Seeking Sonora

Dellschau 1969

The art of Charles Dellschau has been receiving some attention lately, thanks to the recent publication of a book about his work. Dellschau, who produced thousands of strange and wonderful watercolours, drawings and collages in Houston, Texas, between about 1899 and 1922, is significant as an early outsider artist, but he is mainly of interest to me for two things. Firstly, his subject matter: his artwork is filled with strange flying machines (balloons? airships? aeroplanes?) intermingled with press clippings about aviation. Secondly, his overarching narrative: that his artwork records the activities of the Sonora Aero Club, a secret group of airminded inventors who actually created and flew the aircraft he depicted in California in the mid-nineteenth century. This is a beguiling idea, and some of Dellschau's admirers have tried to find out whether it is actually true (such as Pete Navarro, who is largely responsible for rescuing Dellschau's work). The Atlantic describes it as 'The Amazing Story of an Airship Club That Might Never Have Existed', as though we should be surprised if it had not. But it seems abundantly clear to me that we can in fact say that it pretty much definitely never existed. There is no evidence for the Sonora Aero Club that does not appear in Dellschau's artwork, but plenty against it elsewhere in the historical record.

Dellschau 2004

Dellschau claimed to have been the Aero Club's draughtsman. He was a German immigrant, born in Prussia in 1830. He came to the United States in 1853, where he worked for most of his life as a butcher. Through his art he claimed that, sometime in the 1850s, he was in California where he was the Aero Club's draughtsman. This is roughly when, according to Dellschau, the Sonora Aero Club was active. It was disbanded in the 1860s due to the death of Peter Mennis, an inventor and pilot as well as discoverer of a 'Lifting Fluid' variously called 'NB gas' or 'supe' or 'suppe' or 'suppa'. When Mennis died the secret of suppa and flight itself was lost with him. Cynthia Greenwood's 1998 article in the Houston Press gives an idea of the Aero Club's activities and achievements:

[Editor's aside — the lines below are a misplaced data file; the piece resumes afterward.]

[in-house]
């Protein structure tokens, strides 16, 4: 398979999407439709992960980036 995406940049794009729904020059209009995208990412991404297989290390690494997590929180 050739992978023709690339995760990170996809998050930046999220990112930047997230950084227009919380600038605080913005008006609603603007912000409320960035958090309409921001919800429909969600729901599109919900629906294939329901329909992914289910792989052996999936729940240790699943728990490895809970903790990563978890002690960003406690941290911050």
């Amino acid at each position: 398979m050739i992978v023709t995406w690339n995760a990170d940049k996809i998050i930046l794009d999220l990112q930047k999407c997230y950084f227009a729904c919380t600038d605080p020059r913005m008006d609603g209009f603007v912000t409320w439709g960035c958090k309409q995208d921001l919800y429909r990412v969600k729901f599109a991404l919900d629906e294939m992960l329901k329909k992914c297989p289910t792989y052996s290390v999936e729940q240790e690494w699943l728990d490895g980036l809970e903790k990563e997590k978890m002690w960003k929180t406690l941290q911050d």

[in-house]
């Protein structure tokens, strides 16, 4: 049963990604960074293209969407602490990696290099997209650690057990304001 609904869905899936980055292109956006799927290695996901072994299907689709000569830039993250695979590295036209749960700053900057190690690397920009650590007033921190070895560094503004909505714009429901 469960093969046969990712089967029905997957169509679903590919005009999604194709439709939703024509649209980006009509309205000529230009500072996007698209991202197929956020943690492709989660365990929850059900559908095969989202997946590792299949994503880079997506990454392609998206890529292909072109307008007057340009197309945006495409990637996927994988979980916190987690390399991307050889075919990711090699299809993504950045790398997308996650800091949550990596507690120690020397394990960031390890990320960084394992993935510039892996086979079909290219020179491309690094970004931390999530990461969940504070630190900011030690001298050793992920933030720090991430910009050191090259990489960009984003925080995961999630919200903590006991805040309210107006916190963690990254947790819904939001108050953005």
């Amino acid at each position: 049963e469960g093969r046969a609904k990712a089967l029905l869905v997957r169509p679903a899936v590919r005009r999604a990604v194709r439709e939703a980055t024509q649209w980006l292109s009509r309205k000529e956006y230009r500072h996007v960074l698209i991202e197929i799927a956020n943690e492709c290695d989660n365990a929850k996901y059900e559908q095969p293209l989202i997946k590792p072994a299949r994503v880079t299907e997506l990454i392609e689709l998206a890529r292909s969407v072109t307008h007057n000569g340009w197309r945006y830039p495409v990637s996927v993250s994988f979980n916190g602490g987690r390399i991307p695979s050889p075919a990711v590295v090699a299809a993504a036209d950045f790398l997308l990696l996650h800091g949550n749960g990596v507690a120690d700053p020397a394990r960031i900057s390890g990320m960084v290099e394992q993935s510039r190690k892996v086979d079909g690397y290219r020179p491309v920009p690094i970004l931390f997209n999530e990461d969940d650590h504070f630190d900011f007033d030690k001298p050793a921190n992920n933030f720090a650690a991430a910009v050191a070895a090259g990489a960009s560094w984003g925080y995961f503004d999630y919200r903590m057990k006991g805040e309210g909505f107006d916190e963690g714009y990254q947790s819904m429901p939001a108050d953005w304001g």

[Dellschau] illustrates a remarkable number of designs -- maybe as many as 100 -- for airships with names such as Aero Mio, Aero Trump, Aero Schnabel and Aero Mary. (There's even an Aero Jourdan.) All were powered by a secret formula that Dellschau called both "supe" and "suppe"; it could both negate gravity and drive the ships' wheels, side paddles and compressor motors.